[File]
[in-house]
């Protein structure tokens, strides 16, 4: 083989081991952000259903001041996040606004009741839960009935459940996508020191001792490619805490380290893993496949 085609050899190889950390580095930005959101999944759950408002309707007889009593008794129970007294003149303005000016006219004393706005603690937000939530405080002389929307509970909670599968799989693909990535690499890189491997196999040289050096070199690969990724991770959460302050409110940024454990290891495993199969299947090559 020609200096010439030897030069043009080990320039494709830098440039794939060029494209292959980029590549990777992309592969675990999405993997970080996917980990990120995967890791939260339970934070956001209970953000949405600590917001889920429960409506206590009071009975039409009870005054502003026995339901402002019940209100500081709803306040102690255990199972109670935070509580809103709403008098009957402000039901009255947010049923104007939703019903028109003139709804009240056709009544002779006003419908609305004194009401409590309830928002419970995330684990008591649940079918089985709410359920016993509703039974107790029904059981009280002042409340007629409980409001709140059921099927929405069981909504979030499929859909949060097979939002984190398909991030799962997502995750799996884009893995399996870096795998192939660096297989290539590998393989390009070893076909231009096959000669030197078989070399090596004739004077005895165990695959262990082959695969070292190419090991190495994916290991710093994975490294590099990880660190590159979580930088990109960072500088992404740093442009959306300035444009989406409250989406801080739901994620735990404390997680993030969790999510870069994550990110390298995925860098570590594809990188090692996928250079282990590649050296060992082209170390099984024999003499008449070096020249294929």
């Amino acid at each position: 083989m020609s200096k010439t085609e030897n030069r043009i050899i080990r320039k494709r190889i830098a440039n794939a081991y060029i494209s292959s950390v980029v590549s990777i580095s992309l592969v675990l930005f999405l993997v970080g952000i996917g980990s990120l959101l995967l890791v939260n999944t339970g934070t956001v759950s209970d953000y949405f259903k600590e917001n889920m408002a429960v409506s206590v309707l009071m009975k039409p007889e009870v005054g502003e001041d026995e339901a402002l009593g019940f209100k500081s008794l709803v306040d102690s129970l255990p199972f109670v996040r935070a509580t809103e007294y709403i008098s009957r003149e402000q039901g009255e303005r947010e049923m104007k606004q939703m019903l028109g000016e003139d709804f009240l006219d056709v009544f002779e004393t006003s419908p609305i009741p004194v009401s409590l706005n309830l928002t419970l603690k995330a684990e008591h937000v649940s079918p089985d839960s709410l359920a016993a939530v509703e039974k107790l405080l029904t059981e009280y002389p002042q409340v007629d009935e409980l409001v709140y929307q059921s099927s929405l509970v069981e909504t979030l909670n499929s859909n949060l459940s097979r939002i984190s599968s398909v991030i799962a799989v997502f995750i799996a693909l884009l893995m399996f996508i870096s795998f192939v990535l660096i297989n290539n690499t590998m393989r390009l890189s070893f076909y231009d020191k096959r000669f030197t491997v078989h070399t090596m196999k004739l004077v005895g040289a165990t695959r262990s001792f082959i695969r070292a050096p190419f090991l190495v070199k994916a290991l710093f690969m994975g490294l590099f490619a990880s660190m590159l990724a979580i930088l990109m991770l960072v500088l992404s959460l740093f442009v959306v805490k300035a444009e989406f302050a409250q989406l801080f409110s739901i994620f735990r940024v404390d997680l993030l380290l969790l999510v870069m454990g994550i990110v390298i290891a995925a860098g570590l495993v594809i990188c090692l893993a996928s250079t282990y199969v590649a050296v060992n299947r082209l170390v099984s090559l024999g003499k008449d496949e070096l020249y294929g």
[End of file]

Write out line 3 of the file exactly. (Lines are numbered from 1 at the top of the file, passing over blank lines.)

């Amino acid at each position: 083989m020609s200096k010439t085609e030897n030069r043009i050899i080990r320039k494709r190889i830098a440039n794939a081991y060029i494209s292959s950390v980029v590549s990777i580095s992309l592969v675990l930005f999405l993997v970080g952000i996917g980990s990120l959101l995967l890791v939260n999944t339970g934070t956001v759950s209970d953000y949405f259903k600590e917001n889920m408002a429960v409506s206590v309707l009071m009975k039409p007889e009870v005054g502003e001041d026995e339901a402002l009593g019940f209100k500081s008794l709803v306040d102690s129970l255990p199972f109670v996040r935070a509580t809103e007294y709403i008098s009957r003149e402000q039901g009255e303005r947010e049923m104007k606004q939703m019903l028109g000016e003139d709804f009240l006219d056709v009544f002779e004393t006003s419908p609305i009741p004194v009401s409590l706005n309830l928002t419970l603690k995330a684990e008591h937000v649940s079918p089985d839960s709410l359920a016993a939530v509703e039974k107790l405080l029904t059981e009280y002389p002042q409340v007629d009935e409980l409001v709140y929307q059921s099927s929405l509970v069981e909504t979030l909670n499929s859909n949060l459940s097979r939002i984190s599968s398909v991030i799962a799989v997502f995750i799996a693909l884009l893995m399996f996508i870096s795998f192939v990535l660096i297989n290539n690499t590998m393989r390009l890189s070893f076909y231009d020191k096959r000669f030197t491997v078989h070399t090596m196999k004739l004077v005895g040289a165990t695959r262990s001792f082959i695969r070292a050096p190419f090991l190495v070199k994916a290991l710093f690969m994975g490294l590099f490619a990880s660190m590159l990724a979580i930088l990109m991770l960072v500088l992404s959460l740093f442009v959306v805490k300035a444009e989406f302050a409250q989406l801080f409110s739901i994620f735990r940024v404390d997680l993030l380290l969790l999510v870069m454990g994550i990110v390298i290891a995925a860098g570590l495993v594809i990188c090692l893993a996928s250079t282990y199969v590649a050296v060992n299947r082209l170390v099984s090559l024999g003499k008449d496949e070096l020249y294929g």